Arthur: Do you mind describing your general approach and process to starting a new book?
Brian: That depends on the type of book I’m writing. A series book works very differently from a stand-alone. For example, if I’m approaching a long-running series like my Jonathan Stride novels, I don’t start with the plot. Instead, I look at the characters and what’s been happening in their lives and where they are emotionally. I think through the issues they need to deal with in order to keep growing and evolving. Then I’ll build a mystery that will draw out those issues and force the characters to deal with them. That’s what keeps a series fresh.
It’s a different process working on a stand-alone, where the characters are all new to me. There I typically start with a couple of themes or concepts – not necessarily knowing how they will take shape in a plot. From that point, I use notepads and white boards and operate in kind of a Socratic method, by asking myself questions and playing out the answers. What if we had a character with this kind of background? What if this happened? How would a twist like this shape the story? In this way, the story and characters slowly take shape in a back-and-forth process. By the time I’m done, the actual plot usually looks very different from where I started.
Arthur: Many thriller plots that I’ve read seem like the result of great planning and a solid outline. How do you approach the writing for your stories? Do you mind sharing your process? Do you start with an outline, or just write and see where the story goes? Or a bit of both?
Brian: In the early days, I used to do exhaustive outlines before beginning a book. That helped keep me focused as I got comfortable with my new career. But I’ve gone away from that in the last decade or so. I still outline, but it’s more of a roadmap that takes me from A to Z with key stops along the way. And once I get started, the outline goes out the window, and I have to re-work it every few chapters.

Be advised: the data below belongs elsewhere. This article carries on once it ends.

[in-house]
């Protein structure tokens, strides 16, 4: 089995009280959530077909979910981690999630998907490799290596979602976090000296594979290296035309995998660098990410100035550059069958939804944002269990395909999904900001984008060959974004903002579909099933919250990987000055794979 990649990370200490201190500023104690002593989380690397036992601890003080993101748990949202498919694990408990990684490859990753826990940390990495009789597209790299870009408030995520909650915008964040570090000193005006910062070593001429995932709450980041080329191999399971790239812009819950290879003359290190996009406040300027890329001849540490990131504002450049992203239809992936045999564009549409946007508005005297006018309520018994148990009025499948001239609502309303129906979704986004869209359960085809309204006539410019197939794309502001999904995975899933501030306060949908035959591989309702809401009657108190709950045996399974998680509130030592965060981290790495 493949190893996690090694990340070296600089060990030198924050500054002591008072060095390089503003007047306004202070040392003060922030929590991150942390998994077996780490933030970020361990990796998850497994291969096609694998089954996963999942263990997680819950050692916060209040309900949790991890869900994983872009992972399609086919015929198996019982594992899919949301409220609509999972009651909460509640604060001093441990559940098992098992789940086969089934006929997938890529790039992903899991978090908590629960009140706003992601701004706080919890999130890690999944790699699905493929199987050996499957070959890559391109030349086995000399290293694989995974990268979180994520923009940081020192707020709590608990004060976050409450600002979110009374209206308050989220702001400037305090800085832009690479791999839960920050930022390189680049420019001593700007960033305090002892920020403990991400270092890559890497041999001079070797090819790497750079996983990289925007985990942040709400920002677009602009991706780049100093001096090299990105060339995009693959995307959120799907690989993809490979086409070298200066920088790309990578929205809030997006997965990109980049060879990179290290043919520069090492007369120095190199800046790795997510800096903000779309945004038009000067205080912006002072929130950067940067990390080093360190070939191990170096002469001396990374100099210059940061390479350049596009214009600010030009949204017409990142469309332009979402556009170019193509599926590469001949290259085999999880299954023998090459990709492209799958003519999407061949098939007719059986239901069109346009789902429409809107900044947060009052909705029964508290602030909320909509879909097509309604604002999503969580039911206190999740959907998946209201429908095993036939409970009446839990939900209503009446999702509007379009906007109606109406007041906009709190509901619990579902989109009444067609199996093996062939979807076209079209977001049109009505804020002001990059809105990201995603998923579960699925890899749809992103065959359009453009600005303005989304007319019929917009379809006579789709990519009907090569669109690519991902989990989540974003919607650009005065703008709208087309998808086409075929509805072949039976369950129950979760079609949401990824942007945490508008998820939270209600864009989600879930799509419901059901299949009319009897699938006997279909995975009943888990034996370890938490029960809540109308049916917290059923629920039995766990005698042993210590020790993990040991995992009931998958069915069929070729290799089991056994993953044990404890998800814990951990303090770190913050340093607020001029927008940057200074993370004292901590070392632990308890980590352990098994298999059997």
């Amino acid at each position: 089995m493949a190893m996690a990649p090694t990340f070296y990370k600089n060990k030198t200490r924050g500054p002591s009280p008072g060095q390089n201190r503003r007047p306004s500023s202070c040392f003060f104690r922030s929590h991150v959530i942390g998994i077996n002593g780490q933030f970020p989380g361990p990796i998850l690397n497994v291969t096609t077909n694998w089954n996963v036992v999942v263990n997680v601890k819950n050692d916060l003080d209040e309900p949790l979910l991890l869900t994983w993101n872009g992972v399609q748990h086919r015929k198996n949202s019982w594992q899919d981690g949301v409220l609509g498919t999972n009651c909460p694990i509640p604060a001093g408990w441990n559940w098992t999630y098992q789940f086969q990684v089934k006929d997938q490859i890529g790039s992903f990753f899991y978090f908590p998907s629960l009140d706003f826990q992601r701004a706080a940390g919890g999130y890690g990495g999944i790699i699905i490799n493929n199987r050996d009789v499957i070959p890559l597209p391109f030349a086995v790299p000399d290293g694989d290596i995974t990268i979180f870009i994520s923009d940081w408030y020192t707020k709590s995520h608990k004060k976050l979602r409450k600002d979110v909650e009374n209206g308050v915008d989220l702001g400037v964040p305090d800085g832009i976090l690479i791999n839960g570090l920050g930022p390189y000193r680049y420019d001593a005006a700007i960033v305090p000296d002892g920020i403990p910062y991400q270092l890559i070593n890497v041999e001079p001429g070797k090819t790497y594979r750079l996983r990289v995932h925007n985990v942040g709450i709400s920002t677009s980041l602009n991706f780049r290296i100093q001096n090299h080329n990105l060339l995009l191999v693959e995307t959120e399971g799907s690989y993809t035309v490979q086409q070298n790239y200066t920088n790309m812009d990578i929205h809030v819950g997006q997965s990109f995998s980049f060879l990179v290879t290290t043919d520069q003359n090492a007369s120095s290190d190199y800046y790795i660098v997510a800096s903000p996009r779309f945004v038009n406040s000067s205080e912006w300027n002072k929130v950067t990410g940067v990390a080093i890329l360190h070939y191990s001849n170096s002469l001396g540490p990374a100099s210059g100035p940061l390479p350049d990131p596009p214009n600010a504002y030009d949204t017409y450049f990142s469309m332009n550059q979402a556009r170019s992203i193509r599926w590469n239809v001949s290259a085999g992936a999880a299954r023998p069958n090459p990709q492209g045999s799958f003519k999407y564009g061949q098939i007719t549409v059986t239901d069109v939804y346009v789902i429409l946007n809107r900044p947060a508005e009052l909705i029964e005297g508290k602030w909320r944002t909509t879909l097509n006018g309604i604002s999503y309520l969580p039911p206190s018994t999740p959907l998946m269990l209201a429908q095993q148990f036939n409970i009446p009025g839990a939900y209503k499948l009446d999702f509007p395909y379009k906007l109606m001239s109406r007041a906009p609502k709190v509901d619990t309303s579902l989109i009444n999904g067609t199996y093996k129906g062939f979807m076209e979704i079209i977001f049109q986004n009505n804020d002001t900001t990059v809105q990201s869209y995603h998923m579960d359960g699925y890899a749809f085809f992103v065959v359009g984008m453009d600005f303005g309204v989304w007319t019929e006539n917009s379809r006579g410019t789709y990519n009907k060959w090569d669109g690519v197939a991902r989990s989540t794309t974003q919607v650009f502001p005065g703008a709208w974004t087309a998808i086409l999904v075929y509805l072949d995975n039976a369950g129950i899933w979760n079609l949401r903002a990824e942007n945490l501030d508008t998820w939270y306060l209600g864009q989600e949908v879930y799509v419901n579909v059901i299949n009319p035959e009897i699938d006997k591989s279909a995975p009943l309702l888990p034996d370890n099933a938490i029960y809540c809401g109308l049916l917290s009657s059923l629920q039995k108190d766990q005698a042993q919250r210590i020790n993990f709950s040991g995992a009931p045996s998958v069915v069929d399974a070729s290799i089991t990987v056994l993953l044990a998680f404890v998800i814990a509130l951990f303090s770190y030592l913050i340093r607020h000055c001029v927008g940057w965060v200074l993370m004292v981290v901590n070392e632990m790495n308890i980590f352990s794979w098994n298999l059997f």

Generally, I know the backstory of the book before I start – who does what to whom and why. But how I tell the story itself can change a lot from my outline. I now like to give myself breathing room as I get the words on paper. That spontaneity makes for lively and unexpected storytelling.
Arthur: Tell me about the writing process for TRF. Did you have an outline, or did the story just come to you? How long did TRF take you to write? How many drafts?
Brian: Some stories take weeks to come together in my mind. Others happen very quickly. THIEF RIVER FALLS was one of those where the plot structure took shape with surprising speed. I think I had the rough outline done in a couple of days. I already knew the basics of the big twist, and then it was a question of how to tell that story with the most drama and suspense.
I wrote it pretty quickly, too. Maybe because Lisa Power is a thriller writer like me, I felt very in synch with her as a hero from the outset. We thought the same, and that made her easier to write. As for drafts, I don’t really think in terms of drafts. I’m always editing. I edit as I go, I re-edit chapter by chapter, and I go through the book multiple times before I’m ready to submit. You’re never really done with a book. At some point, deadlines mean you just have to stop!